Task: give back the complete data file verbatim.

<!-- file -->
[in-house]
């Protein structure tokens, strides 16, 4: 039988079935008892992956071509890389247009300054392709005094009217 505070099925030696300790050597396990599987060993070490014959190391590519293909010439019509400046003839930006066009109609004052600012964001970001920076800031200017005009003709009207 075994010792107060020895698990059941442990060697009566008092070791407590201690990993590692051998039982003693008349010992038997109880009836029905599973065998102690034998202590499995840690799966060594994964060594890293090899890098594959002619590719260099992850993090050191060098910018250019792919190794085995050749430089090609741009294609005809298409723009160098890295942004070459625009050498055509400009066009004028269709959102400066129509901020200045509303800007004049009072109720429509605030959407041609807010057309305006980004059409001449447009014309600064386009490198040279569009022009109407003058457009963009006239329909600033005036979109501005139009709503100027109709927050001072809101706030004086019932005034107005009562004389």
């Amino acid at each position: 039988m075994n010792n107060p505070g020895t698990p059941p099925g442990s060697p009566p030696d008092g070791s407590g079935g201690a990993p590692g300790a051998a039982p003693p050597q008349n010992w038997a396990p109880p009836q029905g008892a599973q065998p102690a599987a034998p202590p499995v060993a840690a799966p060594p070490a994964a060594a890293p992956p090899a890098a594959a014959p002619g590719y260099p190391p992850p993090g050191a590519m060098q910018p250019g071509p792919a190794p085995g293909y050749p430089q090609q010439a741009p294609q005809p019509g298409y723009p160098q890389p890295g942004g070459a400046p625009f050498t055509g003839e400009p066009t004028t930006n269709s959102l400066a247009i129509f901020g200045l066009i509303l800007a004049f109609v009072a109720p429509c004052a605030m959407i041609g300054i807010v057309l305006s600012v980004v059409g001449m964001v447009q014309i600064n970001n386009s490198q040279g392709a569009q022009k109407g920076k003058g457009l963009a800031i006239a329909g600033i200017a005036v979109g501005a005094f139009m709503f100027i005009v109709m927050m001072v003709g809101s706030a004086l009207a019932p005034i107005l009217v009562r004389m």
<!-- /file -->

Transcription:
[in-house]
């Protein structure tokens, strides 16, 4: 039988079935008892992956071509890389247009300054392709005094009217 505070099925030696300790050597396990599987060993070490014959190391590519293909010439019509400046003839930006066009109609004052600012964001970001920076800031200017005009003709009207 075994010792107060020895698990059941442990060697009566008092070791407590201690990993590692051998039982003693008349010992038997109880009836029905599973065998102690034998202590499995840690799966060594994964060594890293090899890098594959002619590719260099992850993090050191060098910018250019792919190794085995050749430089090609741009294609005809298409723009160098890295942004070459625009050498055509400009066009004028269709959102400066129509901020200045509303800007004049009072109720429509605030959407041609807010057309305006980004059409001449447009014309600064386009490198040279569009022009109407003058457009963009006239329909600033005036979109501005139009709503100027109709927050001072809101706030004086019932005034107005009562004389």
């Amino acid at each position: 039988m075994n010792n107060p505070g020895t698990p059941p099925g442990s060697p009566p030696d008092g070791s407590g079935g201690a990993p590692g300790a051998a039982p003693p050597q008349n010992w038997a396990p109880p009836q029905g008892a599973q065998p102690a599987a034998p202590p499995v060993a840690a799966p060594p070490a994964a060594a890293p992956p090899a890098a594959a014959p002619g590719y260099p190391p992850p993090g050191a590519m060098q910018p250019g071509p792919a190794p085995g293909y050749p430089q090609q010439a741009p294609q005809p019509g298409y723009p160098q890389p890295g942004g070459a400046p625009f050498t055509g003839e400009p066009t004028t930006n269709s959102l400066a247009i129509f901020g200045l066009i509303l800007a004049f109609v009072a109720p429509c004052a605030m959407i041609g300054i807010v057309l305006s600012v980004v059409g001449m964001v447009q014309i600064n970001n386009s490198q040279g392709a569009q022009k109407g920076k003058g457009l963009a800031i006239a329909g600033i200017a005036v979109g501005a005094f139009m709503f100027i005009v109709m927050m001072v003709g809101s706030a004086l009207a019932p005034i107005l009217v009562r004389m």